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C.D. Warner, et al., comp.  The Library of the World’s Best Literature.
An Anthology in Thirty Volumes.  1917.
 
The Tale of Aristomenes, the Commercial Traveler
By Apuleius (c. 125–c. 180)
 
From ‘The Metamorphoses’

I AM a native of Ægina, and I travel in Thessaly, Ætolia, and Bœotia to purchase honey of Hypata, cheese, and other articles used in cookery. Having heard that at Hypata, the principal city of Thessaly, fine-flavored new cheese was for sale cheap, I made the best of my way there to buy it all up. But as usual, happening to start left foot foremost, which is unlucky, all my hopes of profit came to nothing; for a fellow named Lupus, a merchant who does things on a big scale, had bought the whole of it the day before.  1
  Weary with my hurried journey to no purpose, I was going early in the evening to the public baths, when to my surprise I espied an old companion of mine named Socrates. He was sitting on the ground, half covered with a rag-tag cloak, and looking like somebody else, he was so miserably wan and thin,—in fact, just like a street beggar; so that though he used to be my friend and close acquaintance, I had two minds about speaking to him.  2
  “How now, friend Socrates!” said I: “what does this mean? Why are you tricked out like this? What crime have you been guilty of? Why, you look as though your family had given you up for dead and held your funeral long ago, the probate judge had appointed guardians for your children, and your wife, disfigured by her long mourning, having cried herself almost blind, was being worried by her parents to sit up and take notice of things, and look for a new marriage. Yet now, all of a sudden, here you come before us like a wretched ghost from the dead, to turn everything upside down!”  3
  “O Aristomenes!” said he, “it’s clear that you don’t know the slippery turns, the freaks, and the never-ending tricks of fortune.”  4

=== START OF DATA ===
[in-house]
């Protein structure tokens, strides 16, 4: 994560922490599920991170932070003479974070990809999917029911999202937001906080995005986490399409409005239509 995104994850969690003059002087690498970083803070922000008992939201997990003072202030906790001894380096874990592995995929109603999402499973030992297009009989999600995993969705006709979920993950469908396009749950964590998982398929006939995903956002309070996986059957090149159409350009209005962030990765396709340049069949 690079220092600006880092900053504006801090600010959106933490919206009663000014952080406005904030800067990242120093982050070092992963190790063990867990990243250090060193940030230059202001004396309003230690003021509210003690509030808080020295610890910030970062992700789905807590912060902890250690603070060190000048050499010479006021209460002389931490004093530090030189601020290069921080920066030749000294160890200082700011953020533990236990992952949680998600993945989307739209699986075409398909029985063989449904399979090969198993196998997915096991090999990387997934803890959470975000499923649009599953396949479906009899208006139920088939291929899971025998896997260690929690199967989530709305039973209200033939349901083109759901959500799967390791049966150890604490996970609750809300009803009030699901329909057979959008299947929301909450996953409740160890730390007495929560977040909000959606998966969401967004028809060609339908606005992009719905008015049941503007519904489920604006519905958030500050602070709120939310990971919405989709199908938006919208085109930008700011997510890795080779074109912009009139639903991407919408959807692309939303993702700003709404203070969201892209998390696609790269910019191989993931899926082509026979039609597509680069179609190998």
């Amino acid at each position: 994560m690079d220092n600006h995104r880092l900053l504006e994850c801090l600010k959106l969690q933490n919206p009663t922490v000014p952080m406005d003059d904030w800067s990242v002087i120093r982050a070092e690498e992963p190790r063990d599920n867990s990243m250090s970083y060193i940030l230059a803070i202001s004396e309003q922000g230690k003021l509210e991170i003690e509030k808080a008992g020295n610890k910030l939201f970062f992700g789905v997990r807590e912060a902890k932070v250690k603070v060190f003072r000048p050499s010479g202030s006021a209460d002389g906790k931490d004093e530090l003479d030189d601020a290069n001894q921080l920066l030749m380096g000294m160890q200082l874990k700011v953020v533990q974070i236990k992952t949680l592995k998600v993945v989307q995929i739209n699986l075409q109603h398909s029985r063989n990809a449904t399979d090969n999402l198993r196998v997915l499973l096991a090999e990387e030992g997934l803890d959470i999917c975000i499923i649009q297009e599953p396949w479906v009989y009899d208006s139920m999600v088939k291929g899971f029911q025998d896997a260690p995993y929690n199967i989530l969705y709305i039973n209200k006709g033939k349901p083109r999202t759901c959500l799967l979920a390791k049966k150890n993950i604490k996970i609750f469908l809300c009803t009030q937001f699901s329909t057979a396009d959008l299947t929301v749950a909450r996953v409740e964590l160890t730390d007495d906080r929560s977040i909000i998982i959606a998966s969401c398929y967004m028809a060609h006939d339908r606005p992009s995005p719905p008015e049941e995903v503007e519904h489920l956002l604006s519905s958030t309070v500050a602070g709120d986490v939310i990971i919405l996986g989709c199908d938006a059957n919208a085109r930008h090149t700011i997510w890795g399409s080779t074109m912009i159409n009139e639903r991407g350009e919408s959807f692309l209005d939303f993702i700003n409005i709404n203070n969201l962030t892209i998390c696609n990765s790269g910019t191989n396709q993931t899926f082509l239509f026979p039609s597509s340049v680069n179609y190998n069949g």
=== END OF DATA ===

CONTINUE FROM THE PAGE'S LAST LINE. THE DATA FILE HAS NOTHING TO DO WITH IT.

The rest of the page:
As he said this, he hid his face, crimson with shame, in his one garment of patches and tatters. I could not bear such a miserable sight, and tried to raise him from the ground. But he kept saying with his head all covered up, “Let me alone! let me alone! let Fortune have her way with me!”  5
  However, I finally persuaded him to go with me; and at the same time pulling off one of my own garments, I speedily clothed him, or at any rate covered him. I next took him to a bath, scrubbed and oiled him myself, and laboriously rubbed the matted dirt off him. Having done all I could, though tired out myself, I supported his feeble steps, and with great difficulty brought him to my inn. There I made him lie down on a bed, gave him plenty of food, braced him up with wine, and entertained him with the news of the day. Pretty soon our conversation took a merry turn; we cracked jokes, and grew noisy as we chattered. All of a sudden, heaving a bitter sigh from the bottom of his chest, and striking his forehead violently with his right hand, he said:—  6
  “Miserable wretch that I am, to have got into such a predicament while having a good time at a gladiatorial show! As you know, I went to Macedonia on business; it took me ten months; I was on my way home with a very neat sum of money, and had nearly reached Larissa, which I included in my route in order to see the show I mentioned, when I was attacked by robbers in a lonely valley, and only escaped after losing everything I had. In my distress I betook myself to a certain woman named Meroë, who kept a tavern (and who, though rather old, was very good-looking), and told her about my long absence, my earnest desire to reach home, and my being robbed that very day. She treated me with the greatest kindness, gave me a good supper for nothing, and then let me make love to her. But from the very moment that I was such a fool as to dally with her, my mind seemed to desert me. I even gave her the clothes which the robbers in common decency had left me, and the little earnings I made there by working as cloakmaker so long as I was in good physical condition; until at length this kind friend, and bad luck together, reduced me to the state you just now found me in.”  7